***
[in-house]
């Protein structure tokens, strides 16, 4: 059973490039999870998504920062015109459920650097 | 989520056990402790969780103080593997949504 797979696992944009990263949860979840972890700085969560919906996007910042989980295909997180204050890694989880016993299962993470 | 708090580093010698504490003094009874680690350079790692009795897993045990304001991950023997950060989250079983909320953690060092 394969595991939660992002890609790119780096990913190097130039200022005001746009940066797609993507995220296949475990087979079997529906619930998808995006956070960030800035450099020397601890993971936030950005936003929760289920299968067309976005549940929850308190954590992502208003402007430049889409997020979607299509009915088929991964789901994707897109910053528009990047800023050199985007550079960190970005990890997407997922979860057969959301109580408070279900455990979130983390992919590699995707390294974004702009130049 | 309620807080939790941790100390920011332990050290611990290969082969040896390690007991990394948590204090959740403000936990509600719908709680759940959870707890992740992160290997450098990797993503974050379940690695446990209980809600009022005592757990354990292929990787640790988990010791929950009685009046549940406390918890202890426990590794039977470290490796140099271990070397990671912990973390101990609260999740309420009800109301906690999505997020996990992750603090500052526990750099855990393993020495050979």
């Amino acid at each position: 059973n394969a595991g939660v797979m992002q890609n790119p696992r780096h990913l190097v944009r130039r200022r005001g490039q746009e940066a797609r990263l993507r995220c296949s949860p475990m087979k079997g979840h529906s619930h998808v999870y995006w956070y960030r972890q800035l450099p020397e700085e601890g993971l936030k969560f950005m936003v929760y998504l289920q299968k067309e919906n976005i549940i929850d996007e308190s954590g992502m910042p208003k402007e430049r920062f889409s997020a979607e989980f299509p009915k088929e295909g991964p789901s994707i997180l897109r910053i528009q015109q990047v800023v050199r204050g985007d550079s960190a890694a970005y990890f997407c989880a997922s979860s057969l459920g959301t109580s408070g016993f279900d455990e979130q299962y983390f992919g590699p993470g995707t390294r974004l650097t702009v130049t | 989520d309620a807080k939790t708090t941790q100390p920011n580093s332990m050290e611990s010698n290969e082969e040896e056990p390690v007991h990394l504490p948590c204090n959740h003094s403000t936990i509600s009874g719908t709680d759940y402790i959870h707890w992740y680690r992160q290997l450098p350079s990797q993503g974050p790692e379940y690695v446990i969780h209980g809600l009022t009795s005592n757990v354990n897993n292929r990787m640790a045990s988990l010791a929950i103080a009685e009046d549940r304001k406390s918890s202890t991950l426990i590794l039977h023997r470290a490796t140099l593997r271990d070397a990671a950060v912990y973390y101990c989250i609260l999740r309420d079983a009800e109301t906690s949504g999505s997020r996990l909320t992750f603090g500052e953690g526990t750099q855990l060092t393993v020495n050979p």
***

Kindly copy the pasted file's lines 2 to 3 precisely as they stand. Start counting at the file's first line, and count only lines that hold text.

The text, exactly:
């Protein structure tokens, strides 16, 4: 059973490039999870998504920062015109459920650097 | 989520056990402790969780103080593997949504 797979696992944009990263949860979840972890700085969560919906996007910042989980295909997180204050890694989880016993299962993470 | 708090580093010698504490003094009874680690350079790692009795897993045990304001991950023997950060989250079983909320953690060092 394969595991939660992002890609790119780096990913190097130039200022005001746009940066797609993507995220296949475990087979079997529906619930998808995006956070960030800035450099020397601890993971936030950005936003929760289920299968067309976005549940929850308190954590992502208003402007430049889409997020979607299509009915088929991964789901994707897109910053528009990047800023050199985007550079960190970005990890997407997922979860057969959301109580408070279900455990979130983390992919590699995707390294974004702009130049 | 309620807080939790941790100390920011332990050290611990290969082969040896390690007991990394948590204090959740403000936990509600719908709680759940959870707890992740992160290997450098990797993503974050379940690695446990209980809600009022005592757990354990292929990787640790988990010791929950009685009046549940406390918890202890426990590794039977470290490796140099271990070397990671912990973390101990609260999740309420009800109301906690999505997020996990992750603090500052526990750099855990393993020495050979």
């Amino acid at each position: 059973n394969a595991g939660v797979m992002q890609n790119p696992r780096h990913l190097v944009r130039r200022r005001g490039q746009e940066a797609r990263l993507r995220c296949s949860p475990m087979k079997g979840h529906s619930h998808v999870y995006w956070y960030r972890q800035l450099p020397e700085e601890g993971l936030k969560f950005m936003v929760y998504l289920q299968k067309e919906n976005i549940i929850d996007e308190s954590g992502m910042p208003k402007e430049r920062f889409s997020a979607e989980f299509p009915k088929e295909g991964p789901s994707i997180l897109r910053i528009q015109q990047v800023v050199r204050g985007d550079s960190a890694a970005y990890f997407c989880a997922s979860s057969l459920g959301t109580s408070g016993f279900d455990e979130q299962y983390f992919g590699p993470g995707t390294r974004l650097t702009v130049t | 989520d309620a807080k939790t708090t941790q100390p920011n580093s332990m050290e611990s010698n290969e082969e040896e056990p390690v007991h990394l504490p948590c204090n959740h003094s403000t936990i509600s009874g719908t709680d759940y402790i959870h707890w992740y680690r992160q290997l450098p350079s990797q993503g974050p790692e379940y690695v446990i969780h209980g809600l009022t009795s005592n757990v354990n897993n292929r990787m640790a045990s988990l010791a929950i103080a009685e009046d549940r304001k406390s918890s202890t991950l426990i590794l039977h023997r470290a490796t140099l593997r271990d070397a990671a950060v912990y973390y101990c989250i609260l999740r309420d079983a009800e109301t906690s949504g999505s997020r996990l909320t992750f603090g500052e953690g526990t750099q855990l060092t393993v020495n050979p």